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Modern Research in Dentistry

Matrix Metalloproteinase Gene Polymorphisms in Periodontitis in Taiwanese Population

  • Open or Close Chi-Cheng Tsai1,2*, Yu-Shian Chou4, Ying-Chu Lin3, Ya-Ping Ho3,4, Yi-Min Wu3,4 and Kun-Yen Ho3,4

    1School of Dentistry, College of Oral Medicine, Chung Shan Medical University, Taiwan

    2Department of Dentistry, Chung Shan Medical University Hospital, Taiwan

    3School of Dentistry, College of Dental Medicine, Kaohsiung Medical University, Taiwan

    4Department of Dentistry, Kaohsiung Medical University Hospital, Taiwan

    *Corresponding author: Chi-Cheng Tsai, School of Dentistry, College of Oral Medicine, University Hospital, Chung Shan Medical University, Taiwan, Email:

Submission: November 07, 2017; Published: November 29, 2017

Volume1 Issue2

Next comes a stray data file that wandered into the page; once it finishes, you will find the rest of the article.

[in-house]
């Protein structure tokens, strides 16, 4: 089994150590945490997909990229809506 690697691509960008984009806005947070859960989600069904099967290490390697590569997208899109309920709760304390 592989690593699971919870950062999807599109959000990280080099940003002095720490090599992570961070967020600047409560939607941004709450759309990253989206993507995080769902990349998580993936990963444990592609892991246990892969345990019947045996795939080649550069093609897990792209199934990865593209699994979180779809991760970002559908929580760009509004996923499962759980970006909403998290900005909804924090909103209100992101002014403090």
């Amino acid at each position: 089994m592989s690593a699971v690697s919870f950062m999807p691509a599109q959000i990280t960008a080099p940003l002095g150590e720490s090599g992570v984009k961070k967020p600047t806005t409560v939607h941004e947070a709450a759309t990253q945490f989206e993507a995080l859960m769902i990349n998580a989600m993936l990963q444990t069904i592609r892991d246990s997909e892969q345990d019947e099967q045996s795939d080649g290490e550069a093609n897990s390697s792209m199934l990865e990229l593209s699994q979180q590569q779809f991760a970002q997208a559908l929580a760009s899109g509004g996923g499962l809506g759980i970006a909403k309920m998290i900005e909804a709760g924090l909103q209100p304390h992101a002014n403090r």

Periodontitis is an inflammatory disease associated with bacterial infections. In severe cases is accompanied by the loss of alveolar bone with eventual exfoliation of the teeth [1]. Although bacteria are essential to the induction of the disease, individual susceptibility to periodontitis seems to be of major importance in determining the manifestation and progression of the disease [2]. Bacterial pathogens involved in periodontal diseases exert a part of their destructive effect by triggering and inducing host cells to elevate their secretion of matrix metalloproteinases (MMPs). MMPs comprise a structurally and functionally related family of proteolytic enzymes, which play an essential role in tissue remodelling and repair associated with development and inflammation [3]. Studies have focused on the role of MMPs in the pathogenesis of periodontal diseases [4-6].

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